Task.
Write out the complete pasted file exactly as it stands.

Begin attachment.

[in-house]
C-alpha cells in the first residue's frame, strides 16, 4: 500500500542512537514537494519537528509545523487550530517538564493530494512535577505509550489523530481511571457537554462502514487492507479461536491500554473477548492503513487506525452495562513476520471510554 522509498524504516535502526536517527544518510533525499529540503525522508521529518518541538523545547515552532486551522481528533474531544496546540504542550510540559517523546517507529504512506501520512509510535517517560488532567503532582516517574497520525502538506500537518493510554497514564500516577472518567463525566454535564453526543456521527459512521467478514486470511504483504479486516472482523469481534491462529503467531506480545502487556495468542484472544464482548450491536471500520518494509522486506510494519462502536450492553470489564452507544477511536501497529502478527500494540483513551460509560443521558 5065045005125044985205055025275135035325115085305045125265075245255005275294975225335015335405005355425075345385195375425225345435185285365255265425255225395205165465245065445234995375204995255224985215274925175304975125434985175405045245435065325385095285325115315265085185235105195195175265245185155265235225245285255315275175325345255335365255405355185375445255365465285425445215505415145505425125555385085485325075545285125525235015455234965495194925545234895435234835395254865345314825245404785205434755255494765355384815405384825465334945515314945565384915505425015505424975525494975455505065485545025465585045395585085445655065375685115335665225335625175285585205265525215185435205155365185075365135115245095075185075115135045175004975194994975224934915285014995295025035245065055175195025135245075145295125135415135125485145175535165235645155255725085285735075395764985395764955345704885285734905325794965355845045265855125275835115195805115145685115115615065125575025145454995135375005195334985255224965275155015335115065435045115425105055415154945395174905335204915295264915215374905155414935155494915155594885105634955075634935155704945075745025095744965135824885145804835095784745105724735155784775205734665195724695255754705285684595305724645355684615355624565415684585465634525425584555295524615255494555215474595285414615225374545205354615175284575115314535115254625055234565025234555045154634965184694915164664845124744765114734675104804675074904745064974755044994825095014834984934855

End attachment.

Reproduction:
[in-house]
C-alpha cells in the first residue's frame, strides 16, 4: 500500500542512537514537494519537528509545523487550530517538564493530494512535577505509550489523530481511571457537554462502514487492507479461536491500554473477548492503513487506525452495562513476520471510554 522509498524504516535502526536517527544518510533525499529540503525522508521529518518541538523545547515552532486551522481528533474531544496546540504542550510540559517523546517507529504512506501520512509510535517517560488532567503532582516517574497520525502538506500537518493510554497514564500516577472518567463525566454535564453526543456521527459512521467478514486470511504483504479486516472482523469481534491462529503467531506480545502487556495468542484472544464482548450491536471500520518494509522486506510494519462502536450492553470489564452507544477511536501497529502478527500494540483513551460509560443521558 5065045005125044985205055025275135035325115085305045125265075245255005275294975225335015335405005355425075345385195375425225345435185285365255265425255225395205165465245065445234995375204995255224985215274925175304975125434985175405045245435065325385095285325115315265085185235105195195175265245185155265235225245285255315275175325345255335365255405355185375445255365465285425445215505415145505425125555385085485325075545285125525235015455234965495194925545234895435234835395254865345314825245404785205434755255494765355384815405384825465334945515314945565384915505425015505424975525494975455505065485545025465585045395585085445655065375685115335665225335625175285585205265525215185435205155365185075365135115245095075185075115135045175004975194994975224934915285014995295025035245065055175195025135245075145295125135415135125485145175535165235645155255725085285735075395764985395764955345704885285734905325794965355845045265855125275835115195805115145685115115615065125575025145454995135375005195334985255224965275155015335115065435045115425105055415154945395174905335204915295264915215374905155414935155494915155594885105634955075634935155704945075745025095744965135824885145804835095784745105724735155784775205734665195724695255754705285684595305724645355684615355624565415684585465634525425584555295524615255494555215474595285414615225374545205354615175284575115314535115254625055234565025234555045154634965184694915164664845124744765114734675104804675074904745064974755044994825095014834984934855